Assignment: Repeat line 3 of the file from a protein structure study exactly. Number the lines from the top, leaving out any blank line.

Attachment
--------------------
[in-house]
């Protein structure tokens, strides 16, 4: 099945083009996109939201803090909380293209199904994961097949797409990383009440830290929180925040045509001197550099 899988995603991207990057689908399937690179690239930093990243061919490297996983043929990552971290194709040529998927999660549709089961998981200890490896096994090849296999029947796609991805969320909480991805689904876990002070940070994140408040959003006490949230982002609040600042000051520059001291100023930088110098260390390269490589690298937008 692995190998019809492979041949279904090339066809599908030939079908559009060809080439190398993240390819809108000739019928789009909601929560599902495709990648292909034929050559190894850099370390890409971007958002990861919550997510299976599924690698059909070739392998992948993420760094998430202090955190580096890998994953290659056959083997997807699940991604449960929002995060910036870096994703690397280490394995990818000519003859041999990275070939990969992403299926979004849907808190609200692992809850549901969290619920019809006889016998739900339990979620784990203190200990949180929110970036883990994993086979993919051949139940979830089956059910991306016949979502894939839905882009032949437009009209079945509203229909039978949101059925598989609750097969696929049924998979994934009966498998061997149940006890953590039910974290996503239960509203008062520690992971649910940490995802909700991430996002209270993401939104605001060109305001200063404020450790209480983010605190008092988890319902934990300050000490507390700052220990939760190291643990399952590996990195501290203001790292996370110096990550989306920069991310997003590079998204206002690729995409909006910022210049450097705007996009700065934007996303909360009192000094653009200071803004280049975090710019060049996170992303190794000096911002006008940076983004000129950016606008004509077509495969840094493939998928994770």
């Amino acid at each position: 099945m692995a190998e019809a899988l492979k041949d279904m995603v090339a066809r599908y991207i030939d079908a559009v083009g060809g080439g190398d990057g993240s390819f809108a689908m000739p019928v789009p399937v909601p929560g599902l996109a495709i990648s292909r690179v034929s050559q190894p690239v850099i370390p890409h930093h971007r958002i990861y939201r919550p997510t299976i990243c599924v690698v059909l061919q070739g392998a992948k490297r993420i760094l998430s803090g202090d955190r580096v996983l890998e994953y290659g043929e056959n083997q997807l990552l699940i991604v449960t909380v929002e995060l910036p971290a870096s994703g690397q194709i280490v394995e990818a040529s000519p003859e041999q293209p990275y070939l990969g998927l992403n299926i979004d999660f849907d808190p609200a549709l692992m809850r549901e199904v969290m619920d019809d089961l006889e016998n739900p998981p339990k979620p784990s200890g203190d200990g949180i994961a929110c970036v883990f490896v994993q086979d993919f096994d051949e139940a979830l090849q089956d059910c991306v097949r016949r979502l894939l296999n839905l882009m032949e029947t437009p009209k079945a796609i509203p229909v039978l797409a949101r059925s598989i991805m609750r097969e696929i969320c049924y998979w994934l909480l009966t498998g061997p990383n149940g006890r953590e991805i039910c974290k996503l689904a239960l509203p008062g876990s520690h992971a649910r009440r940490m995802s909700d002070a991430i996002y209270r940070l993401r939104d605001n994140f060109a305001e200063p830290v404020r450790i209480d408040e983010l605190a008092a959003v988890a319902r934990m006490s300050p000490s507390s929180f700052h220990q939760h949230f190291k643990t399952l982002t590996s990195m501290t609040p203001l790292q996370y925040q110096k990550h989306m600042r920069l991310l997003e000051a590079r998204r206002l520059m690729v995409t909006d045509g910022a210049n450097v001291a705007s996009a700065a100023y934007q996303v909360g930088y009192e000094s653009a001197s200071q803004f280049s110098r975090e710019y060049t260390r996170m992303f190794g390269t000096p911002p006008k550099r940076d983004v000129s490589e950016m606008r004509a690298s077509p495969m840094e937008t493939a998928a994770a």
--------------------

């Amino acid at each position: 099945m692995a190998e019809a899988l492979k041949d279904m995603v090339a066809r599908y991207i030939d079908a559009v083009g060809g080439g190398d990057g993240s390819f809108a689908m000739p019928v789009p399937v909601p929560g599902l996109a495709i990648s292909r690179v034929s050559q190894p690239v850099i370390p890409h930093h971007r958002i990861y939201r919550p997510t299976i990243c599924v690698v059909l061919q070739g392998a992948k490297r993420i760094l998430s803090g202090d955190r580096v996983l890998e994953y290659g043929e056959n083997q997807l990552l699940i991604v449960t909380v929002e995060l910036p971290a870096s994703g690397q194709i280490v394995e990818a040529s000519p003859e041999q293209p990275y070939l990969g998927l992403n299926i979004d999660f849907d808190p609200a549709l692992m809850r549901e199904v969290m619920d019809d089961l006889e016998n739900p998981p339990k979620p784990s200890g203190d200990g949180i994961a929110c970036v883990f490896v994993q086979d993919f096994d051949e139940a979830l090849q089956d059910c991306v097949r016949r979502l894939l296999n839905l882009m032949e029947t437009p009209k079945a796609i509203p229909v039978l797409a949101r059925s598989i991805m609750r097969e696929i969320c049924y998979w994934l909480l009966t498998g061997p990383n149940g006890r953590e991805i039910c974290k996503l689904a239960l509203p008062g876990s520690h992971a649910r009440r940490m995802s909700d002070a991430i996002y209270r940070l993401r939104d605001n994140f060109a305001e200063p830290v404020r450790i209480d408040e983010l605190a008092a959003v988890a319902r934990m006490s300050p000490s507390s929180f700052h220990q939760h949230f190291k643990t399952l982002t590996s990195m501290t609040p203001l790292q996370y925040q110096k990550h989306m600042r920069l991310l997003e000051a590079r998204r206002l520059m690729v995409t909006d045509g910022a210049n450097v001291a705007s996009a700065a100023y934007q996303v909360g930088y009192e000094s653009a001197s200071q803004f280049s110098r975090e710019y060049t260390r996170m992303f190794g390269t000096p911002p006008k550099r940076d983004v000129s490589e950016m606008r004509a690298s077509p495969m840094e937008t493939a998928a994770a």